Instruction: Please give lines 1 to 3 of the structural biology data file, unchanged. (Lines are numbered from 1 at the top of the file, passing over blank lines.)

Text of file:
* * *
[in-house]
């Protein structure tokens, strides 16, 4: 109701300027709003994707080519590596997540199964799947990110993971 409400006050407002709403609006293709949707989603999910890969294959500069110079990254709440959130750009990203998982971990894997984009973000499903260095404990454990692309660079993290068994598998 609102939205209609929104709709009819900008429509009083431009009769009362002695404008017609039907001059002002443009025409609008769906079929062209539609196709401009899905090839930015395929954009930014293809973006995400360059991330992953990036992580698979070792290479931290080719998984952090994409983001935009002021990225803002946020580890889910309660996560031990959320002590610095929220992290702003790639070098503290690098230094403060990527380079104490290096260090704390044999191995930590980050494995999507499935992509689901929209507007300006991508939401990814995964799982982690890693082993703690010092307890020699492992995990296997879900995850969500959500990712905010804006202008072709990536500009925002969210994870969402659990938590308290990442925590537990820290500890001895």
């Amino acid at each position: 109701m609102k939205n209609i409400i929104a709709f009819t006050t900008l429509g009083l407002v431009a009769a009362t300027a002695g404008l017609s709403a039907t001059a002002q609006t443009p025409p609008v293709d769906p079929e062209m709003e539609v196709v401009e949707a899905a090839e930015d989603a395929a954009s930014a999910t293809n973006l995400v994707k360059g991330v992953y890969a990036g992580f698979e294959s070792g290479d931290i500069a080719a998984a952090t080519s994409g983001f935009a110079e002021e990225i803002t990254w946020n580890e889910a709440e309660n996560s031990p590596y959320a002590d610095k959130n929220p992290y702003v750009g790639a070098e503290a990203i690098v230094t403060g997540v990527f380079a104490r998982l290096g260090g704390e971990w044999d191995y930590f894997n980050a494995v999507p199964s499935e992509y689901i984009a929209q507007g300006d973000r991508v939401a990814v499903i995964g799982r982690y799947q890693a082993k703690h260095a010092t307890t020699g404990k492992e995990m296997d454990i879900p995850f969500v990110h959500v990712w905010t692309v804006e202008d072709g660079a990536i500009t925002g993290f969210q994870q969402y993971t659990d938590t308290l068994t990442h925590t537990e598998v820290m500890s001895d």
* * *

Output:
[in-house]
């Protein structure tokens, strides 16, 4: 109701300027709003994707080519590596997540199964799947990110993971 409400006050407002709403609006293709949707989603999910890969294959500069110079990254709440959130750009990203998982971990894997984009973000499903260095404990454990692309660079993290068994598998 609102939205209609929104709709009819900008429509009083431009009769009362002695404008017609039907001059002002443009025409609008769906079929062209539609196709401009899905090839930015395929954009930014293809973006995400360059991330992953990036992580698979070792290479931290080719998984952090994409983001935009002021990225803002946020580890889910309660996560031990959320002590610095929220992290702003790639070098503290690098230094403060990527380079104490290096260090704390044999191995930590980050494995999507499935992509689901929209507007300006991508939401990814995964799982982690890693082993703690010092307890020699492992995990296997879900995850969500959500990712905010804006202008072709990536500009925002969210994870969402659990938590308290990442925590537990820290500890001895």
């Amino acid at each position: 109701m609102k939205n209609i409400i929104a709709f009819t006050t900008l429509g009083l407002v431009a009769a009362t300027a002695g404008l017609s709403a039907t001059a002002q609006t443009p025409p609008v293709d769906p079929e062209m709003e539609v196709v401009e949707a899905a090839e930015d989603a395929a954009s930014a999910t293809n973006l995400v994707k360059g991330v992953y890969a990036g992580f698979e294959s070792g290479d931290i500069a080719a998984a952090t080519s994409g983001f935009a110079e002021e990225i803002t990254w946020n580890e889910a709440e309660n996560s031990p590596y959320a002590d610095k959130n929220p992290y702003v750009g790639a070098e503290a990203i690098v230094t403060g997540v990527f380079a104490r998982l290096g260090g704390e971990w044999d191995y930590f894997n980050a494995v999507p199964s499935e992509y689901i984009a929209q507007g300006d973000r991508v939401a990814v499903i995964g799982r982690y799947q890693a082993k703690h260095a010092t307890t020699g404990k492992e995990m296997d454990i879900p995850f969500v990110h959500v990712w905010t692309v804006e202008d072709g660079a990536i500009t925002g993290f969210q994870q969402y993971t659990d938590t308290l068994t990442h925590t537990e598998v820290m500890s001895d």